The International Nucleotide Sequence Database (INSDC), implemented as GenBank [7] at the US National Center for Biotechnology Information (NCBI), ENA at the European Bioinformatics Institute [8] (EBI) and the DNA Database of Japan [9] at the National Institute for Genetics, has archived DNA sequence information submitted by experimentalists since its establishment in 1984. However, even before the advent of the new technology there was an increasing disconnection between the genome annotation in the archive and the more complex functional information that had accumulated in the laboratories of the scientific community, and in the literature. In response to this, the Ensembl project [10] in Europe and the RefSeq project [11] at NCBI were developed partly to capture, and partly to provide, high-quality annotation, in particular on protein-coding genes, on important genomes. For some species (such as Drosophila, yeast and worm) these resources mirrored information from the well funded model organism databases already established for these species. In most other cases, however, the new resources were derived from a selection from the submitted archival records, without significant manual updates. Finally, in cases such as human and other mammals, there was direct creation of added-value datasets on the genome, often through collaborations with other groups (for example, the UCSC Genome Browser group [12] for vertebrate genomes). More generally, NCBI [13] and EBI [14] act as major providers of bioinformatics services across a broad range of domains, of which genome-centric resources form just one part.

The current situation is therefore a patchwork of different resources, with different funding models and different communication lines. There are benefits to this diversity - funding streams usually involve a good connection to the scientists working directly on a species (whose involvement is required to justify investment), no single group has a monopoly on the information flow, innovation in added-value services can be explored, and small additional components can often be funded rapidly. However, there are some major disadvantages as well - ineffective (or in some cases nonexistent) communication between diverse groups hampers the propagation of the best annotation through the system, while the diversity and ad hoc nature of the tools requires large investments by individual laboratories in just gathering, organizing and reformatting data before conducting any pan-domain analysis. Finally, the heterogeneous structure is very confusing for funding agencies to engage with; it is unclear what resources will appear without intervention, unclear whether a particular resource is good value for money (especially when it partially duplicates other resources) and unclear how any particular information resource will survive beyond a single funding cycle. In addition, like many other scientific endeavors, these activities occur in an international context with a geographic diversity of participating groups and a matching diversity of funding agencies, whose goals may be more or less well aligned.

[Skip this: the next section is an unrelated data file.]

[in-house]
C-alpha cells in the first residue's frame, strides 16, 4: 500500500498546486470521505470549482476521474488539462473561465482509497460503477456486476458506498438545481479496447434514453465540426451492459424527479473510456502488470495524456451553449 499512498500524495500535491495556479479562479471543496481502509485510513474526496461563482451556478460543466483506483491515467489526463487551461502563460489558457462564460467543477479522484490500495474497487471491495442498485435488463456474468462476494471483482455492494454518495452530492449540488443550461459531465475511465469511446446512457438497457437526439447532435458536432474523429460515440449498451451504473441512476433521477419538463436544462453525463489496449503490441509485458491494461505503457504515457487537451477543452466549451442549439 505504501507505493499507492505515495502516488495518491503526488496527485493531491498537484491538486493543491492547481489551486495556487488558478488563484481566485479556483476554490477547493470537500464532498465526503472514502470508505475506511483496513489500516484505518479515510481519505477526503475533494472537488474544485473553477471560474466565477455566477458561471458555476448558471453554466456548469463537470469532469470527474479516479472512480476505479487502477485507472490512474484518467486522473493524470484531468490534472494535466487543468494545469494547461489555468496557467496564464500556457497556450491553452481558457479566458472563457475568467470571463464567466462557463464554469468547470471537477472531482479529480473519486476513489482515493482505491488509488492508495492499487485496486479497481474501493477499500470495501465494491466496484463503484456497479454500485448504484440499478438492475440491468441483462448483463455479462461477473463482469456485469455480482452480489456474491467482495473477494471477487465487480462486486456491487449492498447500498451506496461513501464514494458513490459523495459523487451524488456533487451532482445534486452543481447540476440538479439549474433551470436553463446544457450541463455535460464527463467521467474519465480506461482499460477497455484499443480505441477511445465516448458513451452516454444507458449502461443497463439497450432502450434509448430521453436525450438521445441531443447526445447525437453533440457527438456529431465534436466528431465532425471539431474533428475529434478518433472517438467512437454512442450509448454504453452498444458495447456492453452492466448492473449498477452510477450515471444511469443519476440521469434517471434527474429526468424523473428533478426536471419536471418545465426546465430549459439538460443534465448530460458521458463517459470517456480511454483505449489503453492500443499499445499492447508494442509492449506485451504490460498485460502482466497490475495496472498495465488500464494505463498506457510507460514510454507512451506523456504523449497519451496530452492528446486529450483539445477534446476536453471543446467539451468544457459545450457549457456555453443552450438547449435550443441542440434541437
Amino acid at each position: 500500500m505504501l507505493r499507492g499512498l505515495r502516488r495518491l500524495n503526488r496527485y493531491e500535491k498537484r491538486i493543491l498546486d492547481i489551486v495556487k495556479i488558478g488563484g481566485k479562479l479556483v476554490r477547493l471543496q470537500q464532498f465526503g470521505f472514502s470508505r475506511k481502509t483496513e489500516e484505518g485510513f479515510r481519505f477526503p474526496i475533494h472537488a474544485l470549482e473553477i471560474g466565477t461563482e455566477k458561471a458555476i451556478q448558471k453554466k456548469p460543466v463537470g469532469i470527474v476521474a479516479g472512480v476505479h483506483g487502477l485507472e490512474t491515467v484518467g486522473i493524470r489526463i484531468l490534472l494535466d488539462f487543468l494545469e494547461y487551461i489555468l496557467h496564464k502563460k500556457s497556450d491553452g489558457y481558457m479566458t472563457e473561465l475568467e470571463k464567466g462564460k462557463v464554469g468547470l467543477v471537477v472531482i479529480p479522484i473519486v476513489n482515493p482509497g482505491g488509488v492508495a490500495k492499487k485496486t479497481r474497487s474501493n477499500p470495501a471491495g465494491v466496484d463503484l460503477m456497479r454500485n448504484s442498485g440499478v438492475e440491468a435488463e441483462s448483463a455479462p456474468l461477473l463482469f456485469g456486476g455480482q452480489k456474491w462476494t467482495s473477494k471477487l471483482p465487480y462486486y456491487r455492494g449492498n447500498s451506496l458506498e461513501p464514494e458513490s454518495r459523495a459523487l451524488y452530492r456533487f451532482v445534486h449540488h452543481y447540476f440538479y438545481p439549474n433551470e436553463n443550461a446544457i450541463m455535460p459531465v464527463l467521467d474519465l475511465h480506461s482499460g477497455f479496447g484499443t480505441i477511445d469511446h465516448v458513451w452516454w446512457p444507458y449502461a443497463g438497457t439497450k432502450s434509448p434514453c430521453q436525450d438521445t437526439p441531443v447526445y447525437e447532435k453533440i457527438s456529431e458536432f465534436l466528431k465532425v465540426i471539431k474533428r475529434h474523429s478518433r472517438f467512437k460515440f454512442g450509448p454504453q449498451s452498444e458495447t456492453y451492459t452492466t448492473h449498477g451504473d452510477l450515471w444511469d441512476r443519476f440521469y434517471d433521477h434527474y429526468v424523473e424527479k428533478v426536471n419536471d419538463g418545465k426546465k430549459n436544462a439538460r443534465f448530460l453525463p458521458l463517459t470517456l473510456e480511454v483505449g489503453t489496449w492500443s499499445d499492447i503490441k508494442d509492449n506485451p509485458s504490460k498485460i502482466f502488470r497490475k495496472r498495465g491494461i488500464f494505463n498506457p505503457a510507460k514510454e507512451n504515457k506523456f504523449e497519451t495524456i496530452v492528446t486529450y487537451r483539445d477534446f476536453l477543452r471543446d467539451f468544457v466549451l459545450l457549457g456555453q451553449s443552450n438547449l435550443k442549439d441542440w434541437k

The absence of a structure for funding and data can lead to the loss of valuable scientific content when a particular episode of funding concludes. Among the most striking current demonstrations of this is the funding crisis faced by The Arabidopsis Information Resource (TAIR) [15], which has curated the genome of the model plant Arabidopsis thaliana, but which faces closure in 2013 if new funding cannot be secured. For smaller resources, the threat of effective closure is ever present, as funding is usually linked to specific research-oriented grants. To give just one example, the COGEME database for plant pathogen expressed sequence tags (ESTs) [16] was updated regularly between 2001 and 2007 but (in the absence of longer-term funding) not since.

Over the past five years this patchwork of resources has improved through communication and software reuse. Examples include the development of open-source software by groups such as GMOD (for example, the Gbrowse genome browser [17]), Ensembl [10] and GeneDB [18] that can be reused by others; better communication between model organism databases and EBI/NCBI; and improved coordination of funding in adjacent areas (for example, the Bioinformatics Resource Centers (BRCs) [19-21] funded by the US National Institute of Allergy and Infectious Diseases (NIAID), which each cover a portfolio of related species where NIAID is also funding experimental work). However, there is still a fundamental need for a stable, sustainable and comprehensive configuration of resources that can handle the growing influx of genomic data from all sources. In the remainder of this article we outline a proposed structure that formalizes aspects of current best practice and proposes a clear model for data management for both scientists and funding agencies.